Oscillating spindle sander bug fix - Sheppach, Triton, WEN, Shop Fox and more.

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Blog entry by mafe posted 04-29-2015 07:54 PM 8172 reads 1 time favorited 14 comments Add to Favorites Watch

Oscillating spindle sander bug fix.
Sheppach osm 100, Triton, WEN, Shop Fox and more

I got my self one of these cheap spindle sanders, mine is a Scheppach, the price was simply too god to reject, got it by mail from Germany and saved 30% from the price I had to pay here in Denmark… Strange world.

I am really impressed with it, used it now for more than a month and love it.
Had no idea I needed one of these, actually always thought it was one of those tools that was made to make us poor, but trying one from JET in Scotland at my friend Jamies place, made me realize these sanders really are here for a reason, they get the job done.

The spacer ring that provides table surface between the drum and the table are a wee to low.
Not a big problem, but it gets you off 90 degrees on small parts.

They are sold under many names and the only thing changing are the color of the plastic, that means that it is probably the same problem for all of them, that I experienced on mine.

Here it is.
A good heavy machine, that can stand on it’s own, but I decided to mount it on this rolling cabinet, so I can roll it out when I need to use it for longer time and then sit at a comfortable height.
It’s a cast iron table and the drums runs smooth and stable. I connected it to my shop vac and it is almost dust free when running.
I can highly recommend it, you get a lot for a little here.

Here you see the problem, the black plastic spacer ring that provides table surface between the drum and the table are a wee to low.

So I set out to fix that, my first idea was making a shim, so I cut up a Coke can and made a giant washer.
Gave it a second thought… this will need to be glued in place and will be slippery… Hmmmm.

Then I remembered I had a roll of this non skid tape you put on skateboards and found the thickness was perfect.
So just cleaned up the edge, put on tape in pieces and the problem was solved.

Now every ring will fit, no matter what size of spindle.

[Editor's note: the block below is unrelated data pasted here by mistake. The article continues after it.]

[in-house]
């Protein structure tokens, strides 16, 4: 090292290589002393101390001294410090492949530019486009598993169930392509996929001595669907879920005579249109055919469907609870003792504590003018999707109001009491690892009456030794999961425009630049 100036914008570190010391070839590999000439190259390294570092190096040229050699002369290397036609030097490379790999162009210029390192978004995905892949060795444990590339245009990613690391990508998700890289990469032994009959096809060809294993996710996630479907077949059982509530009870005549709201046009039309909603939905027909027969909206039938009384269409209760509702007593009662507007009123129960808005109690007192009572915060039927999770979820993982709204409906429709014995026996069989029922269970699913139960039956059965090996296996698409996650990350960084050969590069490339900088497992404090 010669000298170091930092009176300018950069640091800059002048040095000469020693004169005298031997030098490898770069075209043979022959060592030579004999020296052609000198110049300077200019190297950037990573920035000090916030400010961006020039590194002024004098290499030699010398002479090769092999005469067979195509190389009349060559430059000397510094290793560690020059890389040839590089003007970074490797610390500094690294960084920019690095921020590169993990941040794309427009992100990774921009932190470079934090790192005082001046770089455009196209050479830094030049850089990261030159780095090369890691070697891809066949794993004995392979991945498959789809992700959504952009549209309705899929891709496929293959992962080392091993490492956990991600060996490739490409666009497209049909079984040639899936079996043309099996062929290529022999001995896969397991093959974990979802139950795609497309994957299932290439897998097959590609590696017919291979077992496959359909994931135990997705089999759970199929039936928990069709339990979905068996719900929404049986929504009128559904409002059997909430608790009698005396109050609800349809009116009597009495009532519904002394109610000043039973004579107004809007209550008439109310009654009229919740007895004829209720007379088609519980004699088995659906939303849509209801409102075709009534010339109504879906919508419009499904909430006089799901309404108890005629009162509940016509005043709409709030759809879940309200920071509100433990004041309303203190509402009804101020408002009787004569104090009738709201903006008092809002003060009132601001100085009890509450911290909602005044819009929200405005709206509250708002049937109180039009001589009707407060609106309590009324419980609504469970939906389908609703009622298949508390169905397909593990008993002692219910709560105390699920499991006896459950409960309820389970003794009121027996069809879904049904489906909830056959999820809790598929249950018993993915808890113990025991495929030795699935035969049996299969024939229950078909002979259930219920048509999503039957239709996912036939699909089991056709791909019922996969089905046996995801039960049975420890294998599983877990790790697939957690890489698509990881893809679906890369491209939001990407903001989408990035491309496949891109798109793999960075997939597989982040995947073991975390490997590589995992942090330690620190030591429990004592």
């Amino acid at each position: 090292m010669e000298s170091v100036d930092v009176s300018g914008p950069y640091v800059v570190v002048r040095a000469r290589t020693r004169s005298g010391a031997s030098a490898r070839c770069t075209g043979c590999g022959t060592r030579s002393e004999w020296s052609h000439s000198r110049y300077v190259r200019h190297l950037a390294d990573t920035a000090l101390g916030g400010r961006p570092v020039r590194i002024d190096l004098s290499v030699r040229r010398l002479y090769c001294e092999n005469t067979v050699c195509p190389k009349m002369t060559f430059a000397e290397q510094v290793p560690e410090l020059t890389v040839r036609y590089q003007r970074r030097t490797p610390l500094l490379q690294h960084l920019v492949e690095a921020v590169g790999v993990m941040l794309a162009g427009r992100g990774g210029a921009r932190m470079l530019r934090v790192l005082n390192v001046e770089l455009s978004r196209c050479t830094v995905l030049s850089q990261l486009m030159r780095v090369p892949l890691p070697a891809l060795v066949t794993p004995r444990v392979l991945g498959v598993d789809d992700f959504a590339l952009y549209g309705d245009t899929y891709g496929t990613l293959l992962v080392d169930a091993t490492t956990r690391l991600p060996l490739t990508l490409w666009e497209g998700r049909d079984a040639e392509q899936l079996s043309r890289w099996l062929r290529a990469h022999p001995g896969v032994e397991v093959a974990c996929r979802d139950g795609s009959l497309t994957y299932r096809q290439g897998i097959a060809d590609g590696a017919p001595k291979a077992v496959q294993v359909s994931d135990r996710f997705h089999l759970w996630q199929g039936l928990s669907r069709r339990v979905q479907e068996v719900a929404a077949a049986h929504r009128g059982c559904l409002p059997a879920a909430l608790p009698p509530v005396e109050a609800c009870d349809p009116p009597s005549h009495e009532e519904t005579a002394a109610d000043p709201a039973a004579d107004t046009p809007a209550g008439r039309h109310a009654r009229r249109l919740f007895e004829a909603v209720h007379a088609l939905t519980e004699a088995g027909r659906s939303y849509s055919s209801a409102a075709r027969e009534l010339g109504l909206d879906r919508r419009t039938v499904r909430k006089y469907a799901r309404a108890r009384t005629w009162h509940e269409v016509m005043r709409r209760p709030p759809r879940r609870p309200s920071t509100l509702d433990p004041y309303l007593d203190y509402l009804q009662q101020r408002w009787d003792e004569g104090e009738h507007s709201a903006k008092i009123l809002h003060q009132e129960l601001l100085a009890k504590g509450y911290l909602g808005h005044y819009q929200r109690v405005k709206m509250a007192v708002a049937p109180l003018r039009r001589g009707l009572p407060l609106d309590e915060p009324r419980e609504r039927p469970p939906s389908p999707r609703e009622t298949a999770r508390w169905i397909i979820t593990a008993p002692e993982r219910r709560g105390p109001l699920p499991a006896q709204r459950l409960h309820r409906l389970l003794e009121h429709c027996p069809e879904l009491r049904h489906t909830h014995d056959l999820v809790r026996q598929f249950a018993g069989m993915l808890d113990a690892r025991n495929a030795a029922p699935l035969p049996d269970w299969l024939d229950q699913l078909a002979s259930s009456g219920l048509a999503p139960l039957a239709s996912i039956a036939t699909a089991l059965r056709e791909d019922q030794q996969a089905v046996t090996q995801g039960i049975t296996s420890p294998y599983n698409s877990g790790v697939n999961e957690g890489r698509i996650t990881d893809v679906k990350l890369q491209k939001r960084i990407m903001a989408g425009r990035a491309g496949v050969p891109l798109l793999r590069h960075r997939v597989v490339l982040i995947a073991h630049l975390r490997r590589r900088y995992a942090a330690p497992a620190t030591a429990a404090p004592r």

One of the things I really love about this machine, is that now I can drill a hole close to the size needed and then sand out the exact size, this will make so many tasks easier. That used to be a time consuming task, involving files and sandpaper on rods. But yes I am really surprised how often I turn it on.

Nice for sanding small curves.

If you don’t have the money for a oscillating spindle sander, but have a drill press, then look at my blog:

Perhaps this can inspire others to make a fix…

Best thoughts,


-- MAD F, the fanatical rhykenologist and vintage architect.

14 comments so far

View Dutchy's profile


4067 posts in 3223 days

#1 posted 04-29-2015 08:16 PM

Unbelievable, this morning I saw the next video.


View mafe's profile (online now)


13089 posts in 4143 days

#2 posted 04-29-2015 08:26 PM

Wauuu that’s cool, perhaps I have to check if there are problems with my cyclone now, but it seems to be running fine here, even it does make a lot of suction.
Love that he takes it apart and surprised it’s so simple, it is quite heavy for it’s size and that is all in the table then.

-- MAD F, the fanatical rhykenologist and vintage architect.

View Bricofleur's profile


1480 posts in 4247 days

#3 posted 04-29-2015 08:44 PM

Sharing, that’s the main purpose of LJ, isn’t it ? Thanks to Mads and Dutchy.



-- Learn from yesterday, work today and enjoy success tomorrow. --

View jim65's profile


1020 posts in 2988 days

#4 posted 04-29-2015 08:46 PM

I have the same sander, different color, name, bought at Eurobrico for 80 Euros closeout about a year ago. Happy with it but I have the same issue. here another Lumberjock StudioFormaat built a new housing for his, reduced the noise. It is a loud sander with the plastic housing but does the job. I think if I get some time :-) I would like to make the new housing to lower the noise, until then I will try to glue in a ring like in the video Dutchy posted. Thanks for sharing!